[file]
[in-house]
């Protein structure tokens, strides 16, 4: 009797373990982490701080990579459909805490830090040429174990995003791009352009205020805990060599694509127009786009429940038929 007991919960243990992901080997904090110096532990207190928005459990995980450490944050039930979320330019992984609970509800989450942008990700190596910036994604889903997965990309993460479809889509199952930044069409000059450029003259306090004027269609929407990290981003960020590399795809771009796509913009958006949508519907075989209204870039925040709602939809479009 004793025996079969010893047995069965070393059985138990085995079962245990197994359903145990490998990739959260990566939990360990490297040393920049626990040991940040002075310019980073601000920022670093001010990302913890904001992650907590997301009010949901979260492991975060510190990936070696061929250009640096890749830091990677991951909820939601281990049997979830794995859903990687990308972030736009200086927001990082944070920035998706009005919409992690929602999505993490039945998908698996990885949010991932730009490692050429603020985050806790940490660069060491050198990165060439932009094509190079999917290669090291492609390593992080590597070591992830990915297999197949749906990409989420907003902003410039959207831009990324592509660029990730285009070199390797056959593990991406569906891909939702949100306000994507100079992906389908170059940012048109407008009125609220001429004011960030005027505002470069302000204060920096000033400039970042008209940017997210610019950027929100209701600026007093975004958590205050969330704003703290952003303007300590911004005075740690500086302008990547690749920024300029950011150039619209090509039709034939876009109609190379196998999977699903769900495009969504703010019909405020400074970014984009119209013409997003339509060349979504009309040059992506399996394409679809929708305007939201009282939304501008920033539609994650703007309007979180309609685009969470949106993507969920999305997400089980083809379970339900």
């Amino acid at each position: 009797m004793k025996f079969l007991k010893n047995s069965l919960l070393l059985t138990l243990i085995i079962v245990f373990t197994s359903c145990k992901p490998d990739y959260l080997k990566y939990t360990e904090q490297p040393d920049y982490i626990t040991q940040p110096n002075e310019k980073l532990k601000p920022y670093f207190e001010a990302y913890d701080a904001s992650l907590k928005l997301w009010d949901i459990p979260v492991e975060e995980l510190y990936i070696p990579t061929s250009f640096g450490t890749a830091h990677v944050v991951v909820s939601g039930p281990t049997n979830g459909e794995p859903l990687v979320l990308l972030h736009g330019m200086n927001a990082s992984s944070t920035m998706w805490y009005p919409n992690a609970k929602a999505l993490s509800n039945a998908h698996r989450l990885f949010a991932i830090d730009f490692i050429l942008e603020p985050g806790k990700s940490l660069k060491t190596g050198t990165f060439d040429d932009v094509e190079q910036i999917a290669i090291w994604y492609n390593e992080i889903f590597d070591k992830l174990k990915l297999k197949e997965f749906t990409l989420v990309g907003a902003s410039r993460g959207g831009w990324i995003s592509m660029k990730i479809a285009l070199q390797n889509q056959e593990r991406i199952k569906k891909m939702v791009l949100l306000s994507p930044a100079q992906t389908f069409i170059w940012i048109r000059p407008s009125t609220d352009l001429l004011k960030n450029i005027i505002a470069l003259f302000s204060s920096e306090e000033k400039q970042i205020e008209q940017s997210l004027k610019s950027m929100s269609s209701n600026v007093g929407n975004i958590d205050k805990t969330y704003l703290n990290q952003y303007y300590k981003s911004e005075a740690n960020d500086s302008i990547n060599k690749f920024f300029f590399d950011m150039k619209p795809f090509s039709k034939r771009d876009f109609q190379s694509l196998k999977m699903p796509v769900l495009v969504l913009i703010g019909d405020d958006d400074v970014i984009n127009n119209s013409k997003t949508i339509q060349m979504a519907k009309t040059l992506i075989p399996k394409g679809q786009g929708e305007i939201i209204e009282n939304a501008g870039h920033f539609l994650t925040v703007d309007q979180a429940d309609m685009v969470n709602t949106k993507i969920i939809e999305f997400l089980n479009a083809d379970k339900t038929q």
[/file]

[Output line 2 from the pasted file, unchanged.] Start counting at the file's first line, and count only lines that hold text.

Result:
């Protein structure tokens, strides 16, 4: 009797373990982490701080990579459909805490830090040429174990995003791009352009205020805990060599694509127009786009429940038929 007991919960243990992901080997904090110096532990207190928005459990995980450490944050039930979320330019992984609970509800989450942008990700190596910036994604889903997965990309993460479809889509199952930044069409000059450029003259306090004027269609929407990290981003960020590399795809771009796509913009958006949508519907075989209204870039925040709602939809479009 004793025996079969010893047995069965070393059985138990085995079962245990197994359903145990490998990739959260990566939990360990490297040393920049626990040991940040002075310019980073601000920022670093001010990302913890904001992650907590997301009010949901979260492991975060510190990936070696061929250009640096890749830091990677991951909820939601281990049997979830794995859903990687990308972030736009200086927001990082944070920035998706009005919409992690929602999505993490039945998908698996990885949010991932730009490692050429603020985050806790940490660069060491050198990165060439932009094509190079999917290669090291492609390593992080590597070591992830990915297999197949749906990409989420907003902003410039959207831009990324592509660029990730285009070199390797056959593990991406569906891909939702949100306000994507100079992906389908170059940012048109407008009125609220001429004011960030005027505002470069302000204060920096000033400039970042008209940017997210610019950027929100209701600026007093975004958590205050969330704003703290952003303007300590911004005075740690500086302008990547690749920024300029950011150039619209090509039709034939876009109609190379196998999977699903769900495009969504703010019909405020400074970014984009119209013409997003339509060349979504009309040059992506399996394409679809929708305007939201009282939304501008920033539609994650703007309007979180309609685009969470949106993507969920999305997400089980083809379970339900």